Hi, Syam Pinnaka here. I am a Sr. SDE on the Information Security Tools Team. In one of the recent projects there is a requirement to build an audit trail of “Group” object related activities in Forefront Identity Manager 2010 (FIM 2010). FIM provides a WCF interface to program against it but building audit trail is not obvious at first look. In this blog post I will try explain how to program against FIM 2010 and also how to build audit trail of “Group” object related activities in FIM 2010.
Programming against Forefront Identity Manager 2010:
FIM provides an API in terms of a set of WCF end points to program against FIM objects. These FIM WCF endpoints are extensions to WS-* in order to enhance usability of these WCF endpoints by the client applications. One of the endpoint is “Enumeration Endpoint” using which we can query FIM objects. Queries can be constructed using “XPath Filter Dialect”. Enumeration Endpoint returns the FIM objects in xml serialized format.
More details about programming against FIM using WCF services can be found here. http://msdn.microsoft.com/en-us/library/ee652298(VS.100).aspx
Caching audit trail of activities on a FIM “Group” object:
All the requests made by different users in FIM are captured and stored as “Request” objects. Each request object contains the information about who made the request, request status indicating whether it’s a successful/failed request and some additional information required to change the state of targeted object. This additional information is passes and stored as “RequestParameter” in xml format. A sample request parameter XML for a create request looks like this.
<RequestParameter xmlns:xsi="http://www.w3.org/2001/XMLSchema-instance" xmlns:xsd="http://www.w3.org/2001/XMLSchema" xsi:type="CreateRequestParameter"><Calculated>false</Calculated><PropertyName>DisplayedOwner</PropertyName><Value xmlns:q1="http://microsoft.com/wsdl/types/" xsi:type="q1:guid">21387668-baf1-42c9-84ab-ab68a3872311</Value></RequestParameter>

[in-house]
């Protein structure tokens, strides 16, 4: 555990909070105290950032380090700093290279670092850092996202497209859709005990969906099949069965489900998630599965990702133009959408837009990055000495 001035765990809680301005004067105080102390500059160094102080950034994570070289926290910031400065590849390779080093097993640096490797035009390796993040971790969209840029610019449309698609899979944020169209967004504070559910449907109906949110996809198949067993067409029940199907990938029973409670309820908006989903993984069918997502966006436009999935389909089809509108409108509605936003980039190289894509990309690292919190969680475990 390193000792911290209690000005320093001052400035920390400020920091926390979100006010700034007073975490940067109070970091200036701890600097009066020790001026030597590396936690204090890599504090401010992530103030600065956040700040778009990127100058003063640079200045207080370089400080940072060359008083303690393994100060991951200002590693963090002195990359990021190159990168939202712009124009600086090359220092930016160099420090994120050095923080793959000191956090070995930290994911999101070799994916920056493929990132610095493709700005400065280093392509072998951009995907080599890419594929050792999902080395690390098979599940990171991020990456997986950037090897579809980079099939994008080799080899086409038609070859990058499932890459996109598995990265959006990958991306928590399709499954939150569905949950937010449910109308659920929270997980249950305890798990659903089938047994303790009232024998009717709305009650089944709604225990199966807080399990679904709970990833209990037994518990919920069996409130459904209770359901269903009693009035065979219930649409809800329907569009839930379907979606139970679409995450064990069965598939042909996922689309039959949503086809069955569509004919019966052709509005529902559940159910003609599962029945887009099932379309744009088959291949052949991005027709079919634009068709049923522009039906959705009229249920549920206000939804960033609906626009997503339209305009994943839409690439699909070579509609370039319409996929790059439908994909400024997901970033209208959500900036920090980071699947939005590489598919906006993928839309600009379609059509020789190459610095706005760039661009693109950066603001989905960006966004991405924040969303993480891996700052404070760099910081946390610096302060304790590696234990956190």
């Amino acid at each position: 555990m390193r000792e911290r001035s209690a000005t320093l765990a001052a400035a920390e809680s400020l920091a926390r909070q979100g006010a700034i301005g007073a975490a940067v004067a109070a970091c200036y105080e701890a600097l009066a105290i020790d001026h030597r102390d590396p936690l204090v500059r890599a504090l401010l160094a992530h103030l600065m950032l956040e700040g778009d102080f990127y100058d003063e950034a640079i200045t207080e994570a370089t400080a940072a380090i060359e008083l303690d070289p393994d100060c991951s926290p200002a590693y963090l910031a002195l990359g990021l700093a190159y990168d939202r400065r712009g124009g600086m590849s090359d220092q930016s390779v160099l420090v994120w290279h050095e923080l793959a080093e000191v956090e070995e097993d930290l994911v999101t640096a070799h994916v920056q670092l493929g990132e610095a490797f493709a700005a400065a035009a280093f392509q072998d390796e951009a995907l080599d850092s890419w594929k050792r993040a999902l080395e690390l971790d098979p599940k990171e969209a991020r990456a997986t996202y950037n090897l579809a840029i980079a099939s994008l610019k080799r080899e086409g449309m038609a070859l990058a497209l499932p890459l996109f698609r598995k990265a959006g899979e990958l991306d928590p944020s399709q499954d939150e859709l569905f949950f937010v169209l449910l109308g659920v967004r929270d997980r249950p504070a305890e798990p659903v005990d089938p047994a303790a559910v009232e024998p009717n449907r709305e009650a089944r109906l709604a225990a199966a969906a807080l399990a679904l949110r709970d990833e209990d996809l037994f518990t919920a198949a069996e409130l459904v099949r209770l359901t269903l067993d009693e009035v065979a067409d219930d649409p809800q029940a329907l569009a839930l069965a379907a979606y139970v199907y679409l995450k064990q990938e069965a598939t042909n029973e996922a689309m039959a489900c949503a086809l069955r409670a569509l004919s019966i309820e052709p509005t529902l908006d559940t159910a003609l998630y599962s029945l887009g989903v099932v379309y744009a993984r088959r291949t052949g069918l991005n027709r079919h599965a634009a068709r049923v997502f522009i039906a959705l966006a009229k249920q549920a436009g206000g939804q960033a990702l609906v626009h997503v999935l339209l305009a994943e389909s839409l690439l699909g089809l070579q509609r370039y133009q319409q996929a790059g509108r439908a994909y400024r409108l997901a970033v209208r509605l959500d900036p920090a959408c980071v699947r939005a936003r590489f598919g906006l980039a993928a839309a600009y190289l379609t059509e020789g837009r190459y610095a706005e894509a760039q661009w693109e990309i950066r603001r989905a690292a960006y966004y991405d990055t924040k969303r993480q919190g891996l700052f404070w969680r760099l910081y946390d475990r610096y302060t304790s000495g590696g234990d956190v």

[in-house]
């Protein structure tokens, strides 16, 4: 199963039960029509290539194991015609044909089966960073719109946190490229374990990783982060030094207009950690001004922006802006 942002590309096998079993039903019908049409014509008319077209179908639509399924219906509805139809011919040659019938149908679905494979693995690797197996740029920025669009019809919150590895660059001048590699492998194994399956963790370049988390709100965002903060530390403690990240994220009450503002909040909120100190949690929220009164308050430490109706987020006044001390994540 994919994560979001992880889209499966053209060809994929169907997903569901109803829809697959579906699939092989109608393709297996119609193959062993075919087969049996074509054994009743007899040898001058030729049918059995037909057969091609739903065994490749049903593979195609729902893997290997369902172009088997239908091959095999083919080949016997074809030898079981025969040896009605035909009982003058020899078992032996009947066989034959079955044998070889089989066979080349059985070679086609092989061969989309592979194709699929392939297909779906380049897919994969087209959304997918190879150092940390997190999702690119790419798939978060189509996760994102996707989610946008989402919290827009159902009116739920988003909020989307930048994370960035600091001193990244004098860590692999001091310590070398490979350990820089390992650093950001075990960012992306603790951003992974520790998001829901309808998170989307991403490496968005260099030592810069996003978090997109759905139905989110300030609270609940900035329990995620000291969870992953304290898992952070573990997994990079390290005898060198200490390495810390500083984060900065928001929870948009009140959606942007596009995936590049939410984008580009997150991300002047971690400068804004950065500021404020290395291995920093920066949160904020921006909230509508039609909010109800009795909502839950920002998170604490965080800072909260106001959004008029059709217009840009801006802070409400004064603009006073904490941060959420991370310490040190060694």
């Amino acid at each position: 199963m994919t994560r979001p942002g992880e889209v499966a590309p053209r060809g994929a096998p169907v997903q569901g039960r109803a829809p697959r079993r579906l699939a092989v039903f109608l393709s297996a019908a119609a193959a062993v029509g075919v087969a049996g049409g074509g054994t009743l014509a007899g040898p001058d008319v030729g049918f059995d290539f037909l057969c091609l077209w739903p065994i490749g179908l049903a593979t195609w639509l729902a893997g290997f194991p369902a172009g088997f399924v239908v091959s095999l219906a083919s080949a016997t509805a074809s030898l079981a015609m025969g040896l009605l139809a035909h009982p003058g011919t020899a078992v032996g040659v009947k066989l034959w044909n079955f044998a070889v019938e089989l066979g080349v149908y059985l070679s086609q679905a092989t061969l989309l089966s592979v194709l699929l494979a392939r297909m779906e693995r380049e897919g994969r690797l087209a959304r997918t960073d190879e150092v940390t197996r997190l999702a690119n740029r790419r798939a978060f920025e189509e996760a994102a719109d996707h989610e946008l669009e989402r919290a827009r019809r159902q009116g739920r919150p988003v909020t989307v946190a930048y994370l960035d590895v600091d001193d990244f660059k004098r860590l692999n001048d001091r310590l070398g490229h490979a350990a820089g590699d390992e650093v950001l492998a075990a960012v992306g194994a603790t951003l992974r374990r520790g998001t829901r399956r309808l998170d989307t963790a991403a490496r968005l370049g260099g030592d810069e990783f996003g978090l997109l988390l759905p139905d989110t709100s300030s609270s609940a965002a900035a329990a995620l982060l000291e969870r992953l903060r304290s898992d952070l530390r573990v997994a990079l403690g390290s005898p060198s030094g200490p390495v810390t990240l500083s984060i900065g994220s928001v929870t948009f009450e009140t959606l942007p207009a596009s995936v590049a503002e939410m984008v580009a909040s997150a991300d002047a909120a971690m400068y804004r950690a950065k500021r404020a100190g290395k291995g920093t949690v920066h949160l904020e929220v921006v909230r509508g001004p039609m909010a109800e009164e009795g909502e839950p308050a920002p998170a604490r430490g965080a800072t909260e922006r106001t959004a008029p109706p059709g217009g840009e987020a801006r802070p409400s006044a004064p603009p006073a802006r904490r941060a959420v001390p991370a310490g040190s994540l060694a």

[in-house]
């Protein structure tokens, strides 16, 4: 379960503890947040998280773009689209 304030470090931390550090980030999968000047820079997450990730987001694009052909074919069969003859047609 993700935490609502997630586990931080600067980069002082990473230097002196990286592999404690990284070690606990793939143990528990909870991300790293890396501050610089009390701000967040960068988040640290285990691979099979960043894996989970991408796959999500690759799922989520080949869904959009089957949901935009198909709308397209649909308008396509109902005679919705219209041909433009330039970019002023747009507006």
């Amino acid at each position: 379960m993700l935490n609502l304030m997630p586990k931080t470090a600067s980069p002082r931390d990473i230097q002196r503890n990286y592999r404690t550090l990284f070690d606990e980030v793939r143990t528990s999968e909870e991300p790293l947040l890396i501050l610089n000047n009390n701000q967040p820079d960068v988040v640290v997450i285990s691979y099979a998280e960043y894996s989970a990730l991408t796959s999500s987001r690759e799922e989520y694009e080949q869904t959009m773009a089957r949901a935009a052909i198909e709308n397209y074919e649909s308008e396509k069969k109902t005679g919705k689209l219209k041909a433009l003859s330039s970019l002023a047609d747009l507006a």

Each create “RequestParameter” has a PropertyName, Value elements and value type as an attribute.
Similarly an example update request parameter will be like this.
<RequestParameter xmlns:xsi="http://www.w3.org/2001/XMLSchema-instance" xmlns:xsd="http://www.w3.org/2001/XMLSchema" xsi:type="UpdateRequestParameter"><Calculated>false</Calculated><PropertyName>MailNickname</PropertyName><Value xsi:type="xsd:string">amk123</Value><Mode>Modify</Mode></RequestParameter>
Each UpdateRequestParamter has a PropertyName, Value, Mode elements and value type as an attribute.
Delete request parameter will be similar to update request parameter with mode being ‘Remove’.
Each request that’s submitted to FIM can have one or more of these request parameters. These request parameters can be used to identify all the modifications that have happened to the object.
In order to find out all the changes that has ever happened to any object in FIM, we need to carry out the following the steps.
- Find out all the requests that are targeted at the object that we wanted to keep track of. Use XPath query dialect to specify the object. We can specify an object meaning that we wanted to find all requests aimed at “Group” type objects.
- After we find out all the requests, inspect all request parameters with each request to find out all the requested modifications.
- Make a note of all these changes requested and request status in order to report back as part of the audit trail.
- If we wanted to keep track of current status of an object, we need to incrementally apply all the changes (request parameter values) as we see them with each request. This is how we can incrementally re-construct an objects state by reading through request, request parameter combinations.
We are able to successfully follow this approach to construct the audit trail and keep an objects state up to date in a local database and report back all these changes to the users.
This is just an approach to follow and can be implemented in a variety of ways.
Happy coding and do ping me if you need more information.